One of the main advantages of the Prodsmart system is having all the information about your factory’s production in real-time. Every time someone finishes an operation, or a set of operations, and reports it on the system, all the information gets updated. You immediately know how a production impacts the overall performance of the factory’s output.
Now, you might ask, why do I want to know the impact of every single operation in the overall picture?
For the same reason a top athlete wants to know how fast he was every time he runs.
For the same reason a marketing director wants to know the ROI of every action her brand does.
For the same reason a TV celebrity wants to know the ratings of her shows.
For the same reason a politician wants to know how he’s doing in the latest poll.
Because, as it says so in the title, short-term feedback leads to long term improvement.
If you operate in an environment where there is no short-term feedback, what you do today doesn’t really matter because you’ll only know how well you did tomorrow. Or the day after that. Or weeks from now.
And then the results of what you did comes in and you get kind of disappointed because it shows that you didn’t do very well. And even if you want to try again so you can do better you’ll only know weeks from now how you did this time. And the process goes on with very little improvement in a lot of time.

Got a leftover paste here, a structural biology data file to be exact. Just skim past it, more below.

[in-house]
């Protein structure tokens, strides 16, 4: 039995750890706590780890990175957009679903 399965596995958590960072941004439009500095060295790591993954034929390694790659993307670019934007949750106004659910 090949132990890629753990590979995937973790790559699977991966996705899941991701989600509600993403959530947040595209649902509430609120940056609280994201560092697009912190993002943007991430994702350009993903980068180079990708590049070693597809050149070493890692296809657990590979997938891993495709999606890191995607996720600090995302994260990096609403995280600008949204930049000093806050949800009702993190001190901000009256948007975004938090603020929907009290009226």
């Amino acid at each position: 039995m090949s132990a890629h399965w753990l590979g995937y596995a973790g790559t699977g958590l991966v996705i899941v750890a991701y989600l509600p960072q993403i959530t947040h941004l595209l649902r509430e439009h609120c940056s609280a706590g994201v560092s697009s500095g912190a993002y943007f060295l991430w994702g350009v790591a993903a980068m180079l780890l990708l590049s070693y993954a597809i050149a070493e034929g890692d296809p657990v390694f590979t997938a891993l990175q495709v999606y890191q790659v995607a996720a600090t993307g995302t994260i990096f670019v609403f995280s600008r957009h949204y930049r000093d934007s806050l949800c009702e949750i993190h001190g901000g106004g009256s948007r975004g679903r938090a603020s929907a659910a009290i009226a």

What if instead you knew how well you did as soon as you’re finished with the current task? You can try again immediately, compare with the previous attempt and see how well you did. And again. And again. And again. You’ll see immediate improvement.
(Some people might even argue that this is the reason why software nowadays gets better faster than anything else. Every time a software engineer sees that his solution doesn’t work – because a user complained about it or because he can actually see it not working – he can correct it, upload it and fix it. Build, test, learn. Learn, build, test. Over and over. Companies that can build, test and learn faster than the competition usually transcend it.)
And you’ll want to do better every time you do it, whatever it is that you do, because you’ll get a sense of improvement. Of growth. You might even enjoy it.
We’re wired to enjoy our time doing something if we can see that we’re getting better at it.
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